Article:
Tuesday, 28 May 2013

Beware of the angry people

I have used my break to read a number of books and articles which I have had on my pending list for too long.

Ruth Winstone's Event's, Dear Boy, Events is a wonderful compendium of 20th Century social and political diarists, printed chronologically to provide the reader with a snapshot of political commentary. It begins on 30 January 1921 with an entry from Cabinet Secretary Thomas Jones about being invited to dine at 10 Downing Street and to sing Welsh hymns for David Lloyd George and concludes with our very own Iain Dale writing on Wednesday12 May 2010, "I am basking in the warm afterglow of yesterday, but the press conference taking place at the moment if going incredibly well. Cameron and Clegg seem totally at ease with each other..."

The Editor, Ruth Winstone - who also edited the Tony Benn Diaries and those of Chris Mullen, started and ended her book when she did as "the Con-Lib government which materialised in May 2010 was a mirror-image of the last Lib-Con coalition of 1918."

The arguments throughout the book brought home something I have believed for a long time; almost everything in life if cyclical. Wait long enough and it is almost inevitable that the same issues will come around again - it's just the players on the stage who change. I was amused whilst digging around in the attic at 91 High Street to find Sir John Stanley's original election address - in it he was campaigning for a solution to Aylesford flooding, for better train services to Cannon Street and for a solution to the traffic problems in Tonbridge. Plus ça change, plus c'est la même chose. 

Is there really that much difference between previous attempts for governments to control monetary policy? Does the Gold Standard and the Bretton Woods Agreement really differ that much from the Single Currency?  The Great Depression and Hunger Marchers that different to the riots in Greece?  Was the fear and intolerance which led to Mosley's East End riots akin to the rise of the BNP a few years ago?

One thing which has struck me of late is a new level of anger from people I know who have never before expressed a single political sentiment. For example my hairdresser, who I have been visiting for ten years, has never voted in her life. Yet she has suddenly started posting "send them back" and "Britain's full, close the doors" on her Facebook page. Another old friend from Hampshire, who has held a view that we are "all as bad as each other" for the 25 years I have known him, has now not only joined UKIP but is training to be a county organiser.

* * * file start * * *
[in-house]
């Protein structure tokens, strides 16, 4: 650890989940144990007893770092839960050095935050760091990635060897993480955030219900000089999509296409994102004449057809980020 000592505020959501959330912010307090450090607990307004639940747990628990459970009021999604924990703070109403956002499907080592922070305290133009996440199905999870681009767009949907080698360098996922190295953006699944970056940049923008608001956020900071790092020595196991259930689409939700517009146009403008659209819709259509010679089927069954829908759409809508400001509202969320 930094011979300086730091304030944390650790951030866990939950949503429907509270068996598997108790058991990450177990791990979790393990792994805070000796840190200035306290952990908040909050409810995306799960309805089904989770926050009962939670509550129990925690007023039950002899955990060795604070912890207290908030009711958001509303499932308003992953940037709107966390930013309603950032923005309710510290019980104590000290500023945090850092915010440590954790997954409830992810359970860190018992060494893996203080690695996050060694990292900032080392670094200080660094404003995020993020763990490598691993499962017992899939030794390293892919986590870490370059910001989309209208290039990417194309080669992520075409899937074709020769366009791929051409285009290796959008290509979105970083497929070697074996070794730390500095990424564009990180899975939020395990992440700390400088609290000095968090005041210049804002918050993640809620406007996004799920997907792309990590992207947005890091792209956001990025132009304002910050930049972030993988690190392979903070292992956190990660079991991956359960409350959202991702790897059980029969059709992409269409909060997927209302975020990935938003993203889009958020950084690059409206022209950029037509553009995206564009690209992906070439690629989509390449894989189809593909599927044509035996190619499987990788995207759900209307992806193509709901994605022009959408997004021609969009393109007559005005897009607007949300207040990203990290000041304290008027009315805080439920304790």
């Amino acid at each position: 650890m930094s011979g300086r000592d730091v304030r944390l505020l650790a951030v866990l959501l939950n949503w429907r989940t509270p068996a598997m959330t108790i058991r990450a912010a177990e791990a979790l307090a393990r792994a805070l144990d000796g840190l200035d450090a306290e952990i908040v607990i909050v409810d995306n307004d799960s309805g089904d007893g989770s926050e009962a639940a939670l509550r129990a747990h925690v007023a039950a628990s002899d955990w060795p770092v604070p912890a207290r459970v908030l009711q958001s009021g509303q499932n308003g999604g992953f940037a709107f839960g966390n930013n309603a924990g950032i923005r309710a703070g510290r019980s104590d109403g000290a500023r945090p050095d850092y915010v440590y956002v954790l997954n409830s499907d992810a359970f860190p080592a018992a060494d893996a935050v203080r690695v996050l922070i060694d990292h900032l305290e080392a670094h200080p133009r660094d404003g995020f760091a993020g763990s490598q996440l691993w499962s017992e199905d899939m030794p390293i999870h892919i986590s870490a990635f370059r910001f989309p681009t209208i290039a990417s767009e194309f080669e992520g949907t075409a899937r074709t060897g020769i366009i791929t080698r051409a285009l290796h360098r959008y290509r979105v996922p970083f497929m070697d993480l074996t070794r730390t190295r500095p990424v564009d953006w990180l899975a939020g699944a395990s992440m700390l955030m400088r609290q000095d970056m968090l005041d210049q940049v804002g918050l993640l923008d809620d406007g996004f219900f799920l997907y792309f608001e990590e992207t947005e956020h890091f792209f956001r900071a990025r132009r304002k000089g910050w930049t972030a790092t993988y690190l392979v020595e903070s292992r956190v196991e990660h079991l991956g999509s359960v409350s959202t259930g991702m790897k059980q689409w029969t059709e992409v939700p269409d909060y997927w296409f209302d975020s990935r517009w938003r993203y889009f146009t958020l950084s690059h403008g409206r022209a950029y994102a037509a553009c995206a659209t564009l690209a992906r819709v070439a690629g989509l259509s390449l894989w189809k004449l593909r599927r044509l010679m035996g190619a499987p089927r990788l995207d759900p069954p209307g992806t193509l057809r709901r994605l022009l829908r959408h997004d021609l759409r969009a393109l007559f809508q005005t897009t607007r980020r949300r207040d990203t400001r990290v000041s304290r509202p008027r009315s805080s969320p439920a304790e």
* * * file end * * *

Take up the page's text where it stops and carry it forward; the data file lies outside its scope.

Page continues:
The one thing which struck me throughout reading these political diaries is how, time and again, various pressure groups broke onto the political stage and claimed their 15 minutes of fame, but just as interestingly how, through a mixture of usurping their language and incorporating their concerns, the establishment was able to bring them back into the political mainstream. 

The biggest difference between now and then is fading political identity. For much of the 20th century 90% of voters identified as Conservative or Labour. My maternal grandparents didn't have two brass farthings; he was a dock worker and she worked in a cotton mill, yet the never waivered in their support for the Conservative Party. Why? Because they were Protestants and monarchists and could simply vote no other way.   

How we bring people back into the mainstream when they have never been part of it is going to be a greater challenge.

1 comment:

  1. I wonder if your Hampshire mate - "all as bad as each other" - held this view because none of the established parties where prepared to have him because of his other opinions, but he now finds a home with a new party whose other members have similar "opinions"? Perhaps the challenge is how to return to side-lining such people and removing their oxygen of publicity?